Red Cherry Shrimp Tank Setup and Water Parameters
Setting up a new Red Cherry Shrimp tank setup is very easy, as long as you do it correctly. RCS are low maintenance and are very self-sufficient, but choosing the proper size of their housing is nevertheless important. Sizes of tanks/aquariums vary and it depends on how many inhabitants you would like to house. The general rule in tank sizes is, the smaller the tank, the smaller are the chances of successful breeding. That being said, the perfect starter tank for a small colony should be between 3 and 5 US gallons (approx. 11 – 19l). This setup is on the smaller size, and it should house only a few shrimp, 10 – 20 should be fine. If the tank is overcrowded, your shrimp will not have the urge to reproduce, because of the confines of the tank. A medium setup of 5 – 8 US gallons (approx. 19 – 30l) will house a larger colony (between 20 and 80) and a large setup of 8 US gallons (approx. 30l) or more will allow for an active colony of 100 or more shrimp. If you are a beginner it is still recommended that a medium tank should be used as you will need to plant the tank for a perfect shrimp environment.
Filtration, cooling, lighting
Now, for the equipment. A good filtration system, such as Sponge filters is highly recommended for a smaller or a medium tank. They’re inexpensive, great vessels for »good« bacteria and it will not suck baby shrimp into the intakes. The sponge is also a great “food trapper”- the sponge traps little bits of food that the shrimp will scavenge for hours. For a larger tank you can use a canister/HOB (hang-on-back) filter, but is still not recommended due to baby shrimp intake suction. If you still would like to use this filtration system, a good way to prevent unwanted intake suction is, to slip a sponge over the intake. A cooling/heating system is required to keep your tank at the advisable temperature if your room temperature is not up to the recommended parameters. Aquarium lighting for Red Cherry Shrimp tank setup is optional. If you provide a good amount of daylight, 6 – 8 hours a day, it is not necessary.
Substrate is a vital part of any shrimp tank. It is the first thing that you scape into your aquarium. RCS react to the color of the substrate. If the substrate is light-colored the shrimp become paler (their colors fade) or even transparent. Darker substrate is more advisable as it looks more like their natural environment. It creates a great contrast between the dark of the substrate and the redness of the shrimp. Your RCS will have a deeper, more vibrant shade of red compared to them being on lighter substrate. There are also two types of substrate – Active and Inert. Active substrate purposely changes the value of some parameters in the water, mainly the pH levels, and inert substrate basically does nothing to the water.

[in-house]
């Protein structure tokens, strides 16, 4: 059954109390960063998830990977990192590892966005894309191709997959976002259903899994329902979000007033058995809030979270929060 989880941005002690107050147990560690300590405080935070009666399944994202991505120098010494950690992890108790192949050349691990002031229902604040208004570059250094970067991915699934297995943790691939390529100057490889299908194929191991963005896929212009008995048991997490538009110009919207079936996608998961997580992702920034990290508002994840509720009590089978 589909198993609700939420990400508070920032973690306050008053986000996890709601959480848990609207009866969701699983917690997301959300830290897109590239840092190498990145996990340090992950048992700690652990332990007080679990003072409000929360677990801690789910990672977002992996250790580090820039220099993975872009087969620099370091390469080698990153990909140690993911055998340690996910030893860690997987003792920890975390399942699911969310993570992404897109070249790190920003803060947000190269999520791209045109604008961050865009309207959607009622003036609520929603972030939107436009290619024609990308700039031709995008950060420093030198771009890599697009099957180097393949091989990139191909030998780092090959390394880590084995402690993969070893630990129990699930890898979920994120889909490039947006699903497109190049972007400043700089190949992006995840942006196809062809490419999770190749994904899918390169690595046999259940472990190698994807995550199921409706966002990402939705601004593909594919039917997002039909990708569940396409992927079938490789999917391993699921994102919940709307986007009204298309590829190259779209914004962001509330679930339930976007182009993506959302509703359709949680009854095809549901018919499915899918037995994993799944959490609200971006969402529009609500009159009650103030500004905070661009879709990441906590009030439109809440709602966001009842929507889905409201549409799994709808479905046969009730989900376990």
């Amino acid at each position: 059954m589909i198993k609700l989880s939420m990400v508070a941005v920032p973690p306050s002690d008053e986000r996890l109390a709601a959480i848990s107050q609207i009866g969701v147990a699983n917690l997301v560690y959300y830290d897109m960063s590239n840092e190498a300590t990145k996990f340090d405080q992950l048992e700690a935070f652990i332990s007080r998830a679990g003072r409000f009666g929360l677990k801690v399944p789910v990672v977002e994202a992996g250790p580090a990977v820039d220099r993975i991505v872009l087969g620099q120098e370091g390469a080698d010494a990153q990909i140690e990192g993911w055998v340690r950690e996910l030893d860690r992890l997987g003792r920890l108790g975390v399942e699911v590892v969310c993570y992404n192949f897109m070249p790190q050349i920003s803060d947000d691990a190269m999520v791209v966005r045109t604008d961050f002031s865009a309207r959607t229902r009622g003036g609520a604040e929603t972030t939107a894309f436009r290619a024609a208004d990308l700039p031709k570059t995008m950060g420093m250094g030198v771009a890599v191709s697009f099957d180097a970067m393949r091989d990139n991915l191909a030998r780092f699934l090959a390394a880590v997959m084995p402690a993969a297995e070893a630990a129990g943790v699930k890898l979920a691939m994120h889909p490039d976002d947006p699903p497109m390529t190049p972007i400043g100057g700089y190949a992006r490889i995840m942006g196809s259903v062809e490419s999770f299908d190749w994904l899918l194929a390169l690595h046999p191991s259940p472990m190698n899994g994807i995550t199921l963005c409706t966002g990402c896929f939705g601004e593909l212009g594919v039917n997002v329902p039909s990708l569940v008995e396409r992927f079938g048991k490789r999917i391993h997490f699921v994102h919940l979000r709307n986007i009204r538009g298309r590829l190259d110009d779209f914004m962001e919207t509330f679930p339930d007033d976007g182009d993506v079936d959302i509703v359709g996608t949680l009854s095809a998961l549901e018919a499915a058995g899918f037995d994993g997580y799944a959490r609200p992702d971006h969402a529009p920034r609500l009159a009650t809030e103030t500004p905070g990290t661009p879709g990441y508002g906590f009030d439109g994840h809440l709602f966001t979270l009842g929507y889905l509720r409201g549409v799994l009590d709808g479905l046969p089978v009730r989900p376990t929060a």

It is highly recommended that you have some form of vegetation in your shrimp aquarium. Aquatic plants remove harmful water nutrients such as ammonia and nitrates; they’re a great food surface as well as a provider of cover for the shrimp, which is especially important if you plan a community tank. Moss is a commonly used vegetation. It is easy to maintain, a great hiding place and it holds a lot of microorganisms that the baby RCS feed on.
RCS can be kept in a wide span of water parameters. They prefer clean water with temperatures between 70°F (12°C) and 86°F (30°C) and pH levels between 6.2 and 8. The optimum temperature is around 76°F (24°C), pH levels at 6.2 – 7.3 and KH at 3 – 10.
Higher temperatures will lead to faster growth and reproduction. They will survive lower temperatures, but breeding at this temperature is not guaranteed as well as their overall health. Levels of pH at 6.2 – 7.3 will maximize health, color and hatching rates.
RCS are highly sensitive to nitrite (NO2) and ammonia. Both should be kept at 0ppm at all times. Nitrates (NO3) should be less than 20ppm. Adding plants and frequent water changes are both excellent ways of reducing nitrate levels. High levels (above 20ppm) in Red Cherry Shrimp tank setup, can cause infertility. The key is to keep water conditions at all times stable, avoiding ammonia, nitrites and nitrates spikes. Chlorine and chloramine in tap water is deadly to RCS, so you should equip yourself with a de-chlorinator that neutralizes both.
Your aquarium water should be changed at least 30% once a week. Fresh water must be as close to the temperature of the aquarium water as possible to reduce shock. It is also recommended that you prepare the water a few days before and let it sit with the de-chlorinator already added.